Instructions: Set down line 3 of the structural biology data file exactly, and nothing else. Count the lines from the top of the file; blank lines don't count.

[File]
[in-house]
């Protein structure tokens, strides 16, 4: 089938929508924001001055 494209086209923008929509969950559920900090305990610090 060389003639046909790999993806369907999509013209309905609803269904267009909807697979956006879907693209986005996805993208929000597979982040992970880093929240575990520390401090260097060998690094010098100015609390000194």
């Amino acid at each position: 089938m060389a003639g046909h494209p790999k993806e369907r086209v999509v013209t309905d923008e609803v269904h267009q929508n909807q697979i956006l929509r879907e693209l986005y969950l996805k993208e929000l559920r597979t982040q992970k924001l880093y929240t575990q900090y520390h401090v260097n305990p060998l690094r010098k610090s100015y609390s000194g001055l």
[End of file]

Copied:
């Amino acid at each position: 089938m060389a003639g046909h494209p790999k993806e369907r086209v999509v013209t309905d923008e609803v269904h267009q929508n909807q697979i956006l929509r879907e693209l986005y969950l996805k993208e929000l559920r597979t982040q992970k924001l880093y929240t575990q900090y520390h401090v260097n305990p060998l690094r010098k610090s100015y609390s000194g001055l």